A few months ago, we installed a backup generator for a customer in the food distribution business. Their decision to add the generator was ultimately prompted by yet another New England storm that left them without power.  In the wake of Hurricane Sandy, many folks are wishing they had made the same decision.

The psychology involved as a company considers adding backup generation is curious. No company’s management disputes that having on-site backup is a valuable addition to their operation. But invariably, there is a rational explanation for why they have yet to make the investment.

Some businesses don’t have facilities in geographic areas where power outages are common, so they really haven’t felt the pain. Some manage their risk by pre-arranging flatbed trucks carrying emergency generators which can be delivered to their sites in advance of a weather event. And, most commonly, facility managers have been unsuccessful at winning their company’s annual capital budgeting war.

Let’s be frank. Other than the week immediately following a loss-of-power event, the “let’s add backup generation” conversation is akin to asking your boss to buy more general liability insurance coverage -- not an upbeat topic. Where energy efficiency projects show a measurable financial payback based on energy savings, the financial return for adding backup generation is harder. It requires putting a valuation on safety, assets at risk and “business continuity.”

Safety is usually easier, as businesses already follow federal and local fire and safety codes for what is required. It’s pretty black and white if an elevator needs to be able to operate in a power outage, so in this case, “valuation” has already been defined.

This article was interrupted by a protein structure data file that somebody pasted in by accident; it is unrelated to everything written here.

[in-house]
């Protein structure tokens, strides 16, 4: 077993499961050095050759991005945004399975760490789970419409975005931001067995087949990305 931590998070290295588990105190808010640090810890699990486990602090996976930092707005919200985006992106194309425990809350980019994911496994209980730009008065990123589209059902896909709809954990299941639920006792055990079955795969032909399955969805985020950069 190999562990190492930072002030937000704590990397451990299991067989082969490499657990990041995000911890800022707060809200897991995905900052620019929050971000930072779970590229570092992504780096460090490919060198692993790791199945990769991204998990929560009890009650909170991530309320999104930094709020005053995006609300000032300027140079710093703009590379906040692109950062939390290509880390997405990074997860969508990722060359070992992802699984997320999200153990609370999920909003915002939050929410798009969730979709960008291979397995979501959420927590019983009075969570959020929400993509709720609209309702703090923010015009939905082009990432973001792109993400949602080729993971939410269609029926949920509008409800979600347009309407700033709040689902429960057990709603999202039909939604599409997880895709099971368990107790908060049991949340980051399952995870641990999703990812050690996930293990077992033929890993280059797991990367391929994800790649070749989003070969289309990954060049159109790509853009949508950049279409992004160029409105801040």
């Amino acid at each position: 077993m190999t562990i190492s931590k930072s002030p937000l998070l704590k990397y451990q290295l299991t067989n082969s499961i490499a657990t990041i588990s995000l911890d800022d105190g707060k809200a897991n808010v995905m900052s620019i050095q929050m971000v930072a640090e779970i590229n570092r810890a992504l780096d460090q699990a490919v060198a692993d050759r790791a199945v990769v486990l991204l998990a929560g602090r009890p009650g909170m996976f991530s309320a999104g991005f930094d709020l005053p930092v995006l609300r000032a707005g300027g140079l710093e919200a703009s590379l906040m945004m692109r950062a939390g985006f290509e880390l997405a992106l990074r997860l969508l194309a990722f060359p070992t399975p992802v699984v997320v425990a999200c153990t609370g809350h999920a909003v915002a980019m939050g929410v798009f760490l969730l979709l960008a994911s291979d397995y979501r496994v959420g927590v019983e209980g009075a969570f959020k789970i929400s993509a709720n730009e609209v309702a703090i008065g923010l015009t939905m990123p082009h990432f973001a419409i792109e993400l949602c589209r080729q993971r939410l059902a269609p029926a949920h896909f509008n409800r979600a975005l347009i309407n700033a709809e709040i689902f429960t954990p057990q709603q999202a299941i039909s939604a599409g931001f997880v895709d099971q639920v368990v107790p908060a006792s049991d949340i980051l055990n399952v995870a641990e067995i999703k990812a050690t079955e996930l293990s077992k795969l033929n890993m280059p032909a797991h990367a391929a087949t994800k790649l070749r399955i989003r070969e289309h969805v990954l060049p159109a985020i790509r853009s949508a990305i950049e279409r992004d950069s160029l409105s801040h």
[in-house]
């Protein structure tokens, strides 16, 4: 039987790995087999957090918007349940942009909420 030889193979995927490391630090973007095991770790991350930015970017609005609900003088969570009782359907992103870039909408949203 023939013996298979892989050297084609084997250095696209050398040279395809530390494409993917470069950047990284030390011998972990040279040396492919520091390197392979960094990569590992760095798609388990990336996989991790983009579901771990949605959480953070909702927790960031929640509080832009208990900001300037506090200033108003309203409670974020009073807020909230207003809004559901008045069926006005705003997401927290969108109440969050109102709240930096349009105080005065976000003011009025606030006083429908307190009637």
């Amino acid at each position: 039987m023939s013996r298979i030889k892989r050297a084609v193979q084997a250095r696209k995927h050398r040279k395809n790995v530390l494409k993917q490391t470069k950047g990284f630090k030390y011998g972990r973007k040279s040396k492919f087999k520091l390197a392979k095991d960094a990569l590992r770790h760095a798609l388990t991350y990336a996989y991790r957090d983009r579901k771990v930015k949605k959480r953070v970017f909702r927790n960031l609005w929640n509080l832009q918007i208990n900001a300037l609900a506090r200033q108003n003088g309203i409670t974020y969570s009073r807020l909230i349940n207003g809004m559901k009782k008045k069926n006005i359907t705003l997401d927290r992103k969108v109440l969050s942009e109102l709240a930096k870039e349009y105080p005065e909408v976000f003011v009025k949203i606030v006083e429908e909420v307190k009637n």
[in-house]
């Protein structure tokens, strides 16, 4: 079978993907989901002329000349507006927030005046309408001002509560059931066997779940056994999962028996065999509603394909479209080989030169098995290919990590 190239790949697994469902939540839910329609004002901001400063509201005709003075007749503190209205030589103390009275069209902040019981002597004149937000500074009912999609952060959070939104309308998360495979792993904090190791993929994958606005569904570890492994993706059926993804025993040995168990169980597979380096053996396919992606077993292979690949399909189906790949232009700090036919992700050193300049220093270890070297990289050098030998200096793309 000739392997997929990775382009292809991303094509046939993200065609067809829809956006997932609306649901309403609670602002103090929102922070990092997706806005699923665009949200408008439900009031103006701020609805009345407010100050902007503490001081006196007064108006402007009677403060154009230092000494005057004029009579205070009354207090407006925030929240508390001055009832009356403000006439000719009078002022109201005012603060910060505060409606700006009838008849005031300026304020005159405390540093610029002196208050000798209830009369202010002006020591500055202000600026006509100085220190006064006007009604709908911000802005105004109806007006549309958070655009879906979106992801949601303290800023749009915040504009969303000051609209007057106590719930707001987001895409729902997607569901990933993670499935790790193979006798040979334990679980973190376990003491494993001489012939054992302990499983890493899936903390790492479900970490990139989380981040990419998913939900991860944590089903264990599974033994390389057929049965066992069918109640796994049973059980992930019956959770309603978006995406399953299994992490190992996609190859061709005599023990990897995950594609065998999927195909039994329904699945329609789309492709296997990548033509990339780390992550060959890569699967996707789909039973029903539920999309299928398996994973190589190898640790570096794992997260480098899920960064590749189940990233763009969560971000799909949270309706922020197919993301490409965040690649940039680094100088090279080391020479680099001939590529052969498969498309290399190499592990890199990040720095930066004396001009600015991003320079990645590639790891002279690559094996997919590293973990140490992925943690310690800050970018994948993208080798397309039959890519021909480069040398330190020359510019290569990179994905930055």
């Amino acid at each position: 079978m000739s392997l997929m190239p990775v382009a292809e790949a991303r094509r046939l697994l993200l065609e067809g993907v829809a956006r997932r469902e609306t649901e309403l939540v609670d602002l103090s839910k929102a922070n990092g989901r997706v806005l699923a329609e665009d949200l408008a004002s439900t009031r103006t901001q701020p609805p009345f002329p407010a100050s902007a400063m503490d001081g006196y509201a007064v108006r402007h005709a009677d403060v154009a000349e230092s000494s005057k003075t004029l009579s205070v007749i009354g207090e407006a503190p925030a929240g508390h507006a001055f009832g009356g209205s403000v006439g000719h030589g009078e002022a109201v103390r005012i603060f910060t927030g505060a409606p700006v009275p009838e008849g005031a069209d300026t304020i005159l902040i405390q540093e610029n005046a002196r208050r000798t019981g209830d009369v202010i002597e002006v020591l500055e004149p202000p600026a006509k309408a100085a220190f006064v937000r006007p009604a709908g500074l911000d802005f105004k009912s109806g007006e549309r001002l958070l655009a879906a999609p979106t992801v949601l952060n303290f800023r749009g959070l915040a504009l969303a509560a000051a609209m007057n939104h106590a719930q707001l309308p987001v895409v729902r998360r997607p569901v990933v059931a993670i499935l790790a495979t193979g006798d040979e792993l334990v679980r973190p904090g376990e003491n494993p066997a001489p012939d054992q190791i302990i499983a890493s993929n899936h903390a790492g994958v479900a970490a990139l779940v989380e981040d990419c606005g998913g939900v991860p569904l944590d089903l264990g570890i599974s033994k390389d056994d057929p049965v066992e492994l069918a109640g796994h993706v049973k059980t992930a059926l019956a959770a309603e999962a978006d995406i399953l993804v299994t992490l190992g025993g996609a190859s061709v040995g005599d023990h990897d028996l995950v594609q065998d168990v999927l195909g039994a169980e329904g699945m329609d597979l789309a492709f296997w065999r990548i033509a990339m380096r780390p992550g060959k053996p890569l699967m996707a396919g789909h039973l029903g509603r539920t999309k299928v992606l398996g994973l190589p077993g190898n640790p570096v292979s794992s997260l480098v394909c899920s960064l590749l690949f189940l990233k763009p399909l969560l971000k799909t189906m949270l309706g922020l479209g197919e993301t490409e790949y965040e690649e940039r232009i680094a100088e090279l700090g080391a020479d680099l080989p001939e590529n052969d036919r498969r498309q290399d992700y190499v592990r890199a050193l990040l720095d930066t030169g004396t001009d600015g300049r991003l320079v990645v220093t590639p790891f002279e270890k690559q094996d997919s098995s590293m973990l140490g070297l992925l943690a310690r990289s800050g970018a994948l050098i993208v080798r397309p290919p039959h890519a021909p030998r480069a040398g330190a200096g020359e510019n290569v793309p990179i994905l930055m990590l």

Assets at risk are also pretty straightforward. In the case of our food distribution customer, the value of all perishable food product housed in their warehouse is a large dollar number. Or, for a metals manufacturer running a test on a very sensitive piece of military equipment, a power loss means the entire production run would be compromised -- another easy valuation.

Business continuity is the hardest one. For a commercial office, where the company has a work-from-home alternative for most employees, what is it really worth? How much business would be lost if a company loses power for an hour? For a day? On the IT front, there are wacky stats such as 93 percent of the companies who lost their data center for ten days filed for bankruptcy within a year. Again, can you imagine how excited a manager is who is heading into corporate budget negotiations to present this case?

However, there are some exceptions. Recently, we performed an assessment for adding backup generation at our customer’s facility in Texas. Here ERCOT pays financial incentives for low-emission generators that can be added to their grid and controlled as a resource instantaneously, called “spinning reserves.” The added generation makes the ERCOT grid more reliable, which has a value that they quantify.

The low-emission backup system costs more than a traditional diesel generator ($400,000 versus $200,000), but ERCOT pays $150,000 per year for the system we designed, whereas a dirty diesel generator gets nothing. So our customer gets a better than three-year payback on their purchase of insurance.

In the post-Sandy era, more Northeast U.S. companies may be reassessing how they value backup generators. It’s not hard to see how incentive programs like ERCOT’s could really spur action -- a win for both customers and the utilities. That could make buying insurance a much more engaging conversation.

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Jon Guerster is the CEO of Groom Energy Solutions. This piece was first published on Groom's blog.

Tags: backup power, distributed generation, efficiency, emergency power, energy efficiency, generator, groom energy, microgrid, policy, power, smart building, smart grid, utilities, virtual power plant